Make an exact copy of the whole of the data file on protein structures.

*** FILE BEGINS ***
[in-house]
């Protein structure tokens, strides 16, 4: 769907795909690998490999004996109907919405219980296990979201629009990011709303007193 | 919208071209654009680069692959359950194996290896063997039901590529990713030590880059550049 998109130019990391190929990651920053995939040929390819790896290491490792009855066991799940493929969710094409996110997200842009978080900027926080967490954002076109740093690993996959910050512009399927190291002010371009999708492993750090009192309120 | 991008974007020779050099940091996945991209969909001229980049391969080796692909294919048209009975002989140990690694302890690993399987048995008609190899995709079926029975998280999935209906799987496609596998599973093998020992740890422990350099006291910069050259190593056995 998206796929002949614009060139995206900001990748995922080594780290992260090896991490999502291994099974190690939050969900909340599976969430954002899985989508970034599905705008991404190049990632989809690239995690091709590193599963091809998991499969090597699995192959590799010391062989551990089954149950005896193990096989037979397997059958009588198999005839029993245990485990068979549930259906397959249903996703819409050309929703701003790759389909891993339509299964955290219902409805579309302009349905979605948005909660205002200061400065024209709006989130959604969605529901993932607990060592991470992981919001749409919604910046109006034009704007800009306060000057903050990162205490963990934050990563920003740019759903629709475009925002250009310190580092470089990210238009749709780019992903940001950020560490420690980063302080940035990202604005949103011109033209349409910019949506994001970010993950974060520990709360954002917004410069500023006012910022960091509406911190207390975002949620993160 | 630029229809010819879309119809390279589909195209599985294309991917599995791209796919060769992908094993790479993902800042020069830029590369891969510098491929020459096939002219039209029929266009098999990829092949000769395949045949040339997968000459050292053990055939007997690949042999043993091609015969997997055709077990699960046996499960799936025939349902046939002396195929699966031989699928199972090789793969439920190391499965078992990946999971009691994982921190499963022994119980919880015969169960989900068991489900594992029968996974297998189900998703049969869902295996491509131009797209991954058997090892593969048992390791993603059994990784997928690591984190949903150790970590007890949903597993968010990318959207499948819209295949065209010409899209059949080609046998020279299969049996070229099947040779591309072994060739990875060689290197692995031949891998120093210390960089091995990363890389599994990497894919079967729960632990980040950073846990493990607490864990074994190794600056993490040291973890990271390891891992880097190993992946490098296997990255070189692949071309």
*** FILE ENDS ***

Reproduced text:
[in-house]
């Protein structure tokens, strides 16, 4: 769907795909690998490999004996109907919405219980296990979201629009990011709303007193 | 919208071209654009680069692959359950194996290896063997039901590529990713030590880059550049 998109130019990391190929990651920053995939040929390819790896290491490792009855066991799940493929969710094409996110997200842009978080900027926080967490954002076109740093690993996959910050512009399927190291002010371009999708492993750090009192309120 | 991008974007020779050099940091996945991209969909001229980049391969080796692909294919048209009975002989140990690694302890690993399987048995008609190899995709079926029975998280999935209906799987496609596998599973093998020992740890422990350099006291910069050259190593056995 998206796929002949614009060139995206900001990748995922080594780290992260090896991490999502291994099974190690939050969900909340599976969430954002899985989508970034599905705008991404190049990632989809690239995690091709590193599963091809998991499969090597699995192959590799010391062989551990089954149950005896193990096989037979397997059958009588198999005839029993245990485990068979549930259906397959249903996703819409050309929703701003790759389909891993339509299964955290219902409805579309302009349905979605948005909660205002200061400065024209709006989130959604969605529901993932607990060592991470992981919001749409919604910046109006034009704007800009306060000057903050990162205490963990934050990563920003740019759903629709475009925002250009310190580092470089990210238009749709780019992903940001950020560490420690980063302080940035990202604005949103011109033209349409910019949506994001970010993950974060520990709360954002917004410069500023006012910022960091509406911190207390975002949620993160 | 630029229809010819879309119809390279589909195209599985294309991917599995791209796919060769992908094993790479993902800042020069830029590369891969510098491929020459096939002219039209029929266009098999990829092949000769395949045949040339997968000459050292053990055939007997690949042999043993091609015969997997055709077990699960046996499960799936025939349902046939002396195929699966031989699928199972090789793969439920190391499965078992990946999971009691994982921190499963022994119980919880015969169960989900068991489900594992029968996974297998189900998703049969869902295996491509131009797209991954058997090892593969048992390791993603059994990784997928690591984190949903150790970590007890949903597993968010990318959207499948819209295949065209010409899209059949080609046998020279299969049996070229099947040779591309072994060739990875060689290197692995031949891998120093210390960089091995990363890389599994990497894919079967729960632990980040950073846990493990607490864990074994190794600056993490040291973890990271390891891992880097190993992946490098296997990255070189692949071309």